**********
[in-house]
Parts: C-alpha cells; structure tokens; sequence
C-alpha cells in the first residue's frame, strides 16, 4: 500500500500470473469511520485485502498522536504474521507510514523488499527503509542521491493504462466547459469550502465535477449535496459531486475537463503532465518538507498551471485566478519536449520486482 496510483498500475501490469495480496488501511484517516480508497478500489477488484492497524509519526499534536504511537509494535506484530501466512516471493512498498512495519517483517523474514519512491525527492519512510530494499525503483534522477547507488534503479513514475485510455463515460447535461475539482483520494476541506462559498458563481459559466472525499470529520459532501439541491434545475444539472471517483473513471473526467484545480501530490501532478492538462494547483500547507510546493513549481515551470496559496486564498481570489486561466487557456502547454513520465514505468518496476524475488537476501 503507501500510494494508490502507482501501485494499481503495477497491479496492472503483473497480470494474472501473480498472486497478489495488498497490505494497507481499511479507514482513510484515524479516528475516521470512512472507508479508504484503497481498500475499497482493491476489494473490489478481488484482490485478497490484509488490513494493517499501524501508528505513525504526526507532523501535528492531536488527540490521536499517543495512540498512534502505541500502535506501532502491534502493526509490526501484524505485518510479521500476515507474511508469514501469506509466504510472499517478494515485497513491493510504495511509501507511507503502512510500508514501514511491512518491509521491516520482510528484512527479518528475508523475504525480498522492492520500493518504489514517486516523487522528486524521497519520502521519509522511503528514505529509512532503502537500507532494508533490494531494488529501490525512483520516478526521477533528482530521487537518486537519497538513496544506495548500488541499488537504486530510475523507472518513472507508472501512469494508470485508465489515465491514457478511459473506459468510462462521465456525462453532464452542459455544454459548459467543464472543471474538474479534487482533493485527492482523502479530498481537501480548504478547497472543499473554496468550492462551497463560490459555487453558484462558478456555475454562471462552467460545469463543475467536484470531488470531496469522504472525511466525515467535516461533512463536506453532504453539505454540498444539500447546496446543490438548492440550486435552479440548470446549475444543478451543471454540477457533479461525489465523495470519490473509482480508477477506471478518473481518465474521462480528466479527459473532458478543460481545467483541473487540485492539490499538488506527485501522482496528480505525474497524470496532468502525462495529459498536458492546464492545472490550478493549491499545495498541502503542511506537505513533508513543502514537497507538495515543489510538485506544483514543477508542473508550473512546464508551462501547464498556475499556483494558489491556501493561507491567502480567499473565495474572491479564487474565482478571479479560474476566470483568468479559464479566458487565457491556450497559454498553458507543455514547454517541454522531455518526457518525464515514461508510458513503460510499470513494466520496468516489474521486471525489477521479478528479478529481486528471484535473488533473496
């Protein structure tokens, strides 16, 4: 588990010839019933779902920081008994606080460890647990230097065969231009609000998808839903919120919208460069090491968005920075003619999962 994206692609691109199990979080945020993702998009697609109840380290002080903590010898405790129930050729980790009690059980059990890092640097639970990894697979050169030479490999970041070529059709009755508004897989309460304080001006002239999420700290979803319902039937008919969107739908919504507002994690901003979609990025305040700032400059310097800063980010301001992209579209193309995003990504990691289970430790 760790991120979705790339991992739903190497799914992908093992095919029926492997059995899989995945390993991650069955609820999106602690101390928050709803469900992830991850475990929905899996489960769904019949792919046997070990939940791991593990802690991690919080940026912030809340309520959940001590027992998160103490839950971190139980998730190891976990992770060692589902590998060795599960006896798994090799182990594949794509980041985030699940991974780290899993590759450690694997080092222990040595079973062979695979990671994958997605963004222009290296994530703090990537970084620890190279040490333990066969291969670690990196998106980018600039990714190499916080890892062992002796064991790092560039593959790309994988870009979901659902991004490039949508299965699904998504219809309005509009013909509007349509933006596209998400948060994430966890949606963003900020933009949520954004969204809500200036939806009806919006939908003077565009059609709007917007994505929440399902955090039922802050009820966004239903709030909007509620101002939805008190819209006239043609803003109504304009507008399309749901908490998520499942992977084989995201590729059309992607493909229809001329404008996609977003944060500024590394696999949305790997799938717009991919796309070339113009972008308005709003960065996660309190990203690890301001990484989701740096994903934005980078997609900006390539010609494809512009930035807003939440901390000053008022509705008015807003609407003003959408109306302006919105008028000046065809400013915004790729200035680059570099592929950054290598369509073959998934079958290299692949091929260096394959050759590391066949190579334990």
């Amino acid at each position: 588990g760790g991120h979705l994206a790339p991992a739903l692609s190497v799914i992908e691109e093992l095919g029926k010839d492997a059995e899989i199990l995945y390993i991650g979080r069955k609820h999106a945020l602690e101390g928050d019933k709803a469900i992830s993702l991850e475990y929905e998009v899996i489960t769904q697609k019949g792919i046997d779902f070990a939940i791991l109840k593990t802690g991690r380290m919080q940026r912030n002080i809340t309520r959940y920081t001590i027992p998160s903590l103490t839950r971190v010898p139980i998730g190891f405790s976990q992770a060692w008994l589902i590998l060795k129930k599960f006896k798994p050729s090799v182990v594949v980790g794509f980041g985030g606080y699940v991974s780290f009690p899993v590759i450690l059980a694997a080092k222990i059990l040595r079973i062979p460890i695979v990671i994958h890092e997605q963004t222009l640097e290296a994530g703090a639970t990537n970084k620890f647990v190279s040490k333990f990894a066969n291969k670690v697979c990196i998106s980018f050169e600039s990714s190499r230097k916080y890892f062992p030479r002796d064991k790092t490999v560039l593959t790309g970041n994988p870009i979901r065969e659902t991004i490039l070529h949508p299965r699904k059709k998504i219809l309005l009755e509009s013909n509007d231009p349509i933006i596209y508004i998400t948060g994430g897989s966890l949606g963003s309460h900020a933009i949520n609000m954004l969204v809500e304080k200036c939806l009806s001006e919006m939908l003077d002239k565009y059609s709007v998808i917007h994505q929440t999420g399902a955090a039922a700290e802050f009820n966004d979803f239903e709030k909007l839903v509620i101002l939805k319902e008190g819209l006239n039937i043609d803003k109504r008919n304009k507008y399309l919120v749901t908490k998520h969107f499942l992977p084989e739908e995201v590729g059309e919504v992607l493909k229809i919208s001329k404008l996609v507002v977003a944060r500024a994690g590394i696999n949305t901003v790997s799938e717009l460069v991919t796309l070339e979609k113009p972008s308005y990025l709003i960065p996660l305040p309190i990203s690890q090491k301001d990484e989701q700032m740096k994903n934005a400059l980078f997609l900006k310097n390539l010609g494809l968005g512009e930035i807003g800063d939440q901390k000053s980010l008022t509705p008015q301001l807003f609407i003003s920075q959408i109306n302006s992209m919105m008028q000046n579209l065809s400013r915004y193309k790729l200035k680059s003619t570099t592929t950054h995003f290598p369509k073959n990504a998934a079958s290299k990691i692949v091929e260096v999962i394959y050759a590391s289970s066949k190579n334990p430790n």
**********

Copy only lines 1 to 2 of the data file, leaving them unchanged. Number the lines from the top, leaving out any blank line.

[in-house]
Parts: C-alpha cells; structure tokens; sequence